Two of the “10 characteristics of CVI” are color and complexity. This means bright, highly-saturated hues that are solid colors (with little or no patterns) tend to be easier for someone with Cortical Visual Impairment to visually process.
Red is one of the first colors our brains learn to process as infants, so it’s no wonder Elmo is often a favorite of little ones with CVI! He is solid, bright red and easily identifiable with his simple eyes and big, orange nose.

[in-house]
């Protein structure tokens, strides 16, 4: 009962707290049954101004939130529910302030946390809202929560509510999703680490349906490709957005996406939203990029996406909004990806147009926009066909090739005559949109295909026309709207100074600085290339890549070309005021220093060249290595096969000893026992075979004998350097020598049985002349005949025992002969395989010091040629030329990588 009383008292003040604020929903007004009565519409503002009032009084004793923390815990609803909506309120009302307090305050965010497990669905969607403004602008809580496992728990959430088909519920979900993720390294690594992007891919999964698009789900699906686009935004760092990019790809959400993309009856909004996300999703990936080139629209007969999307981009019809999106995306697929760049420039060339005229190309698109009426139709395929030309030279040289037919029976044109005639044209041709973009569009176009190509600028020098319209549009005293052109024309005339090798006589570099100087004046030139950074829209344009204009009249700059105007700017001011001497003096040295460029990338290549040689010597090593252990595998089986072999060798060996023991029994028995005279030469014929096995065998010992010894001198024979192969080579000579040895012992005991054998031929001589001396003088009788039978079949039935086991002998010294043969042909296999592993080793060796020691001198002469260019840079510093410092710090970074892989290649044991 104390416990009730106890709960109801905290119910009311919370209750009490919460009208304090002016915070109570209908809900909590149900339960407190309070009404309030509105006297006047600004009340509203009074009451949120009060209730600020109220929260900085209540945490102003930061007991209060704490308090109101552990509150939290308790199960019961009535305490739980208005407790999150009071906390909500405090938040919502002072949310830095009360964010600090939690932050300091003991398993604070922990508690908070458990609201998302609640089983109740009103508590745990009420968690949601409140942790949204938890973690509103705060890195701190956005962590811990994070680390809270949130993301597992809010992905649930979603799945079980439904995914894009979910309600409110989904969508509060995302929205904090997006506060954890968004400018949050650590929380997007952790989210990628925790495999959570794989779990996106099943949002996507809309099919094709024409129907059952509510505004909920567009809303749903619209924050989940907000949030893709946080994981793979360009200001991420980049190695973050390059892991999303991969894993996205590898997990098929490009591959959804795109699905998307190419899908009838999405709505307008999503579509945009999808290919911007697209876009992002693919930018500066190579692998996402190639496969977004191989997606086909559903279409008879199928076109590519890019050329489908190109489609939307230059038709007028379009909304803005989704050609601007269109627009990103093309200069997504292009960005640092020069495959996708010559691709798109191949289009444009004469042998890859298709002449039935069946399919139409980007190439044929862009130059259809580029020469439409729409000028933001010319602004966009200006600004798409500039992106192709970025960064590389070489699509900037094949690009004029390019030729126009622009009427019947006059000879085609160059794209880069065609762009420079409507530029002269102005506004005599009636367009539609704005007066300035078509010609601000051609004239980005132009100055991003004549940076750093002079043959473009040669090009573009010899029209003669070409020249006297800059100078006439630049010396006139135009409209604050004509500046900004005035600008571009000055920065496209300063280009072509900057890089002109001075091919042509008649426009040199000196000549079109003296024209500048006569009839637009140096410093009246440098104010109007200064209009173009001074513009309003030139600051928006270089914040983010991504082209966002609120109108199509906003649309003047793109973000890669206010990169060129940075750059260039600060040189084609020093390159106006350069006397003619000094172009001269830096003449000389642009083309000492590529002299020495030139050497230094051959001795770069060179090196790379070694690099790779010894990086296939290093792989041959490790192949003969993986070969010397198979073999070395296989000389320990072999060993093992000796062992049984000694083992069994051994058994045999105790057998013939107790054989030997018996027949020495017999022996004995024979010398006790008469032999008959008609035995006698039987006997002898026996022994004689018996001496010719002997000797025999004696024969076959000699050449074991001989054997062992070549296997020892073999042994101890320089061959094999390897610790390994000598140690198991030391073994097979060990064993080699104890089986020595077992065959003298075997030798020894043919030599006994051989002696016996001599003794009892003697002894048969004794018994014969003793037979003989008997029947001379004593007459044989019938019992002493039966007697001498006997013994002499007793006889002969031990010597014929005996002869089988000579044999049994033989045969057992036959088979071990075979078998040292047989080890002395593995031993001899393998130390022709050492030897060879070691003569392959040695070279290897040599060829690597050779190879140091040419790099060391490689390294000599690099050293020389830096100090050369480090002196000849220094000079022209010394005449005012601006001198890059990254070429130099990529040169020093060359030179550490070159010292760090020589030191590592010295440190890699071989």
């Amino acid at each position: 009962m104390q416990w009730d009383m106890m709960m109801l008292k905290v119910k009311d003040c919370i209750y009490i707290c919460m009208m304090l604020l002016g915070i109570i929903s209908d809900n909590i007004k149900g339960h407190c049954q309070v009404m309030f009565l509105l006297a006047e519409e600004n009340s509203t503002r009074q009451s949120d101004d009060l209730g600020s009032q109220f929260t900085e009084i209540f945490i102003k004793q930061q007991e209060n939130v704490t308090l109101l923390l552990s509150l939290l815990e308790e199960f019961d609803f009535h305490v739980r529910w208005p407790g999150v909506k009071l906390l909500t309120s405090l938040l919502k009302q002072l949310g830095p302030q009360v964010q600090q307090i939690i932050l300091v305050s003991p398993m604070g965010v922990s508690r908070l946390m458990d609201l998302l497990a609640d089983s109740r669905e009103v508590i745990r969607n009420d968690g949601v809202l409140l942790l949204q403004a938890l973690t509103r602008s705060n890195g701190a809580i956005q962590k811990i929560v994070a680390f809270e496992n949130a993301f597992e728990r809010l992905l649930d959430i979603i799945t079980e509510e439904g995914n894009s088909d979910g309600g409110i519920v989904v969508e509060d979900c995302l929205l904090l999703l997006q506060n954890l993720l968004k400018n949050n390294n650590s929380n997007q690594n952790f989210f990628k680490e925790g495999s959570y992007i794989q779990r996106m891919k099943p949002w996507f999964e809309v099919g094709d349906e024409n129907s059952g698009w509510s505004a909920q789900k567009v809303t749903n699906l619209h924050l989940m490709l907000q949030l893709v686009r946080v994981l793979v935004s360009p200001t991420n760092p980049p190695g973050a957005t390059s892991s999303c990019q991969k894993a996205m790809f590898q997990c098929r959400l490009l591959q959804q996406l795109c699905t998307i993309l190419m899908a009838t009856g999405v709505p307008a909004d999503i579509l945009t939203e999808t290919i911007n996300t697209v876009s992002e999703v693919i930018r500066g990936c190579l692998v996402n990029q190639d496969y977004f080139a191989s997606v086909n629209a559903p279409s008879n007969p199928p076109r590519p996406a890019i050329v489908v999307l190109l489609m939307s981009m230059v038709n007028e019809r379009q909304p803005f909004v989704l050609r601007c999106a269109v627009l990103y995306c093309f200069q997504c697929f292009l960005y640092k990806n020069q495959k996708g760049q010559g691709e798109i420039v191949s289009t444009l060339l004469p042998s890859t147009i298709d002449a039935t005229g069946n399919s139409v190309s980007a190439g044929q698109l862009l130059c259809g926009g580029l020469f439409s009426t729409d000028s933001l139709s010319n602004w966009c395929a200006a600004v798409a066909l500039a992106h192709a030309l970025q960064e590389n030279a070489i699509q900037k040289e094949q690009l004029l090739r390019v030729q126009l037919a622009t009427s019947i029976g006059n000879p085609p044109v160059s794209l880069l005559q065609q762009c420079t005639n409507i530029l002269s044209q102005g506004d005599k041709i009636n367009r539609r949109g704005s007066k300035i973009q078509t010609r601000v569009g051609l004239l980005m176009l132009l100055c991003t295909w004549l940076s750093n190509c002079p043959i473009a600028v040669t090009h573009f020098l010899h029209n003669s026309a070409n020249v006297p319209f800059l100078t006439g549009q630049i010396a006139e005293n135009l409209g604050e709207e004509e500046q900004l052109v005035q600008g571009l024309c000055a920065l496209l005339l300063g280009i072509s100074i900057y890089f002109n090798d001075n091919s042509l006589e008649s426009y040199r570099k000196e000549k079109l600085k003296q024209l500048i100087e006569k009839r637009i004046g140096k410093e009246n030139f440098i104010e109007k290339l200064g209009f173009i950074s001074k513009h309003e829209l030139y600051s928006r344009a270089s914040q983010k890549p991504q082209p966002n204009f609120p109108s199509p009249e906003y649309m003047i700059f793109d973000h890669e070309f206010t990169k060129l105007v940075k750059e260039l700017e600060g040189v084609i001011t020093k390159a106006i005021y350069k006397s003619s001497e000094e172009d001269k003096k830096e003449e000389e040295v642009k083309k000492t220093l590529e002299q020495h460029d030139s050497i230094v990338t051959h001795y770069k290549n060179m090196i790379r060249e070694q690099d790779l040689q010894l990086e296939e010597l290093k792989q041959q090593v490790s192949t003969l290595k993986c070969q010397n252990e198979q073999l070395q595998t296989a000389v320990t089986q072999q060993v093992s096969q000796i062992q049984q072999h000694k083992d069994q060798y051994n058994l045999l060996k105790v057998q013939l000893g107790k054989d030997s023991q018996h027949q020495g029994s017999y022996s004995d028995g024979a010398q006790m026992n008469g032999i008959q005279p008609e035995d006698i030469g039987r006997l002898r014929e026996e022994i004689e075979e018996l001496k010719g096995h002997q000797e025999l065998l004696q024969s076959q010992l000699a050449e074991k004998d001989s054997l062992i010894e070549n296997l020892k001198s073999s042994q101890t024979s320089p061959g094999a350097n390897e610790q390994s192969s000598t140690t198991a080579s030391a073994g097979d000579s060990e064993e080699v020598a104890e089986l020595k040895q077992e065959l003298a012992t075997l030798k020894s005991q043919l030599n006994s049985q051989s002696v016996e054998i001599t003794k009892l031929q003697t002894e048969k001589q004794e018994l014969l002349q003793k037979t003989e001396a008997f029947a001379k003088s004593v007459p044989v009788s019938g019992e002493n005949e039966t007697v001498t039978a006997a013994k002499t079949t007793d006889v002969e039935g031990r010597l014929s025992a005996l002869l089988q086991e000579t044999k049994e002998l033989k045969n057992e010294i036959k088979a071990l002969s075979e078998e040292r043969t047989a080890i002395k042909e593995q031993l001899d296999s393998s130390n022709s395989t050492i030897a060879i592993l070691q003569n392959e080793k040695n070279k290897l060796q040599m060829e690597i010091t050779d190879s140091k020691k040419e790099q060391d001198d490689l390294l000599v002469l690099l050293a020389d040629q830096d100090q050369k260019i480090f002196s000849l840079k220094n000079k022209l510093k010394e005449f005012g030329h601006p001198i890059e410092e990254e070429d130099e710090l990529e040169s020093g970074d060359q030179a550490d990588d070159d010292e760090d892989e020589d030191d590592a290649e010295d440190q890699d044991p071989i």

Another CVI characteristic is novelty, which means a child with CVI will be drawn to the familiar since new people/places/things are much more challenging to visually process. Someone with CVI cannot simply “look” and learn what something new is; they must learn the distinct, salient features that categorize objects for what they are, which means new things require building a new framework of understanding in the brain…whereas familiar objects are ones the brain has already learned to “see” (process).